Action: Be an advocate for trade justice!

Background: The MCC U.S. Coffee Project links Mennonite and Brethren in Christ churches with small farmers growing fair trade coffee.

Coffee is a big business—it is one of the most heavily traded commodities in the world. But for the majority of small coffee farmers, the benefits are small. The chain of events that leads from the coffee farmer to your cup is long and expensive, often leaving the farmer with very little to live on.

Most small coffee farmers live in isolated communities in some of the poorest countries in Asia, Africa and Latin America. They usually sell their coffee through intermediaries, known to Central American farmers as "coyotes." With prices in constant flux and coyotes offering the lowest price possible, farmers never know how much they will get for their crops.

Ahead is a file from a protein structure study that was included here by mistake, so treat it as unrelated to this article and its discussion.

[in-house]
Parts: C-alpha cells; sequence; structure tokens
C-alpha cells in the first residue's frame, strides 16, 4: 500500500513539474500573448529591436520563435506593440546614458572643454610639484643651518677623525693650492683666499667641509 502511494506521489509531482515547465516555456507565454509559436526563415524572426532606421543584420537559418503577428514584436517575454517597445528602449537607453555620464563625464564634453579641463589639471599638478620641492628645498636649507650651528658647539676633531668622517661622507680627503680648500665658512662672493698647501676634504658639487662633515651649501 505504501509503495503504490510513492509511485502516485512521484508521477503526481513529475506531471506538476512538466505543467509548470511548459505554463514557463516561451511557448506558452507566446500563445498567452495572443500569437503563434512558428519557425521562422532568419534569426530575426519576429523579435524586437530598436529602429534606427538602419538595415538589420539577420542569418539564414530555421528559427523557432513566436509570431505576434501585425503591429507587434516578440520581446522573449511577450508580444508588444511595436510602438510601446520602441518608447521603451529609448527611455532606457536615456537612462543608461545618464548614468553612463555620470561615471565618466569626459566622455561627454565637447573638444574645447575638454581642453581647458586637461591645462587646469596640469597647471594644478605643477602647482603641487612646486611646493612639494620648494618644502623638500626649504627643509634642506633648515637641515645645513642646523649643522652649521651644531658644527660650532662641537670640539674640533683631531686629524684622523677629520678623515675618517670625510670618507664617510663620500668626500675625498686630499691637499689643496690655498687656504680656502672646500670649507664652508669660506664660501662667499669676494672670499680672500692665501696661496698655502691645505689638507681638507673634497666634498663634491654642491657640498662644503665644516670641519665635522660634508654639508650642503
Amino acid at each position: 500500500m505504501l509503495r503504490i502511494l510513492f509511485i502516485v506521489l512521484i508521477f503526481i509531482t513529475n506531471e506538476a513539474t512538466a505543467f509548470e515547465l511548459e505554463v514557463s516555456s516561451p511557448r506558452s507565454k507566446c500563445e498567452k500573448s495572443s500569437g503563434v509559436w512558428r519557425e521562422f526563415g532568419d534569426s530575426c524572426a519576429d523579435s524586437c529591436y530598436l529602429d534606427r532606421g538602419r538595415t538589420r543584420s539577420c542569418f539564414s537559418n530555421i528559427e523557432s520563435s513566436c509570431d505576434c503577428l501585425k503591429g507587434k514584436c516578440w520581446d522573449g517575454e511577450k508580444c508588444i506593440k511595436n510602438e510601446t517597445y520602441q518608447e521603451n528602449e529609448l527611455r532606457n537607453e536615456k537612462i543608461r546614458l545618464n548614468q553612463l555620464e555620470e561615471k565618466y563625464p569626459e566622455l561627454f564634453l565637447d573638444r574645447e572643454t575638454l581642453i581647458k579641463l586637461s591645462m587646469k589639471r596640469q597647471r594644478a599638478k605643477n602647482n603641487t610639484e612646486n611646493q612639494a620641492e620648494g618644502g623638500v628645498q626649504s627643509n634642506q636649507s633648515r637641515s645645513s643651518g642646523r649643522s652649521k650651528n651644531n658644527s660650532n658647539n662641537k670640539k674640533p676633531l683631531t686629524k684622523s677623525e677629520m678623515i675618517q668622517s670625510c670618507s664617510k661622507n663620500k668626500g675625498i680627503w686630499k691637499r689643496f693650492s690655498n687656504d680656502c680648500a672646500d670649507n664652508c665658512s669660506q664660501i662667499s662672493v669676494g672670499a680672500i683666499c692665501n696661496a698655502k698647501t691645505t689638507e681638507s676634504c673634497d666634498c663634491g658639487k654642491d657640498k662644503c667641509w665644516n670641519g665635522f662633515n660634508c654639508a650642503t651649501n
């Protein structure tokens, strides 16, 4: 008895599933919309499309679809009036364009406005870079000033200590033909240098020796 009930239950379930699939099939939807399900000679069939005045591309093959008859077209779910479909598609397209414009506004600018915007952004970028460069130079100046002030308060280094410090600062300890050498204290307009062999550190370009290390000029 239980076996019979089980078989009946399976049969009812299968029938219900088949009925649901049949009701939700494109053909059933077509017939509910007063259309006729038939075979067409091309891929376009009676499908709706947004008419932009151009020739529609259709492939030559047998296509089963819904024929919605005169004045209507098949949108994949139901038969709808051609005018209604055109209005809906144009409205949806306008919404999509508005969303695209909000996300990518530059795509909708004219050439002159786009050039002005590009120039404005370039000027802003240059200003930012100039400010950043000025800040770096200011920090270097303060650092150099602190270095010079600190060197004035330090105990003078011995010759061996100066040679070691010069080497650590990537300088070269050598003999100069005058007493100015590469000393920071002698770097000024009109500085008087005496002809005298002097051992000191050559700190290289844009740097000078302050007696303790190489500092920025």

Coffee farmers—some 25 million people often struggle just to make a simple living. In recent years farmers typically earn less than 50 cents per pound, not even enough to cover their production costs.

MCC began the Coffee Project in 2003 in partnership with Equal Exchange, as a way to assist small farmers around the world after coffee prices hit all-time lows.

Action: Drink fairly-traded coffee. Urge local supermarkets, cafés, and corporations to get involved in Fair Trade. Call on Congress to support trade justice.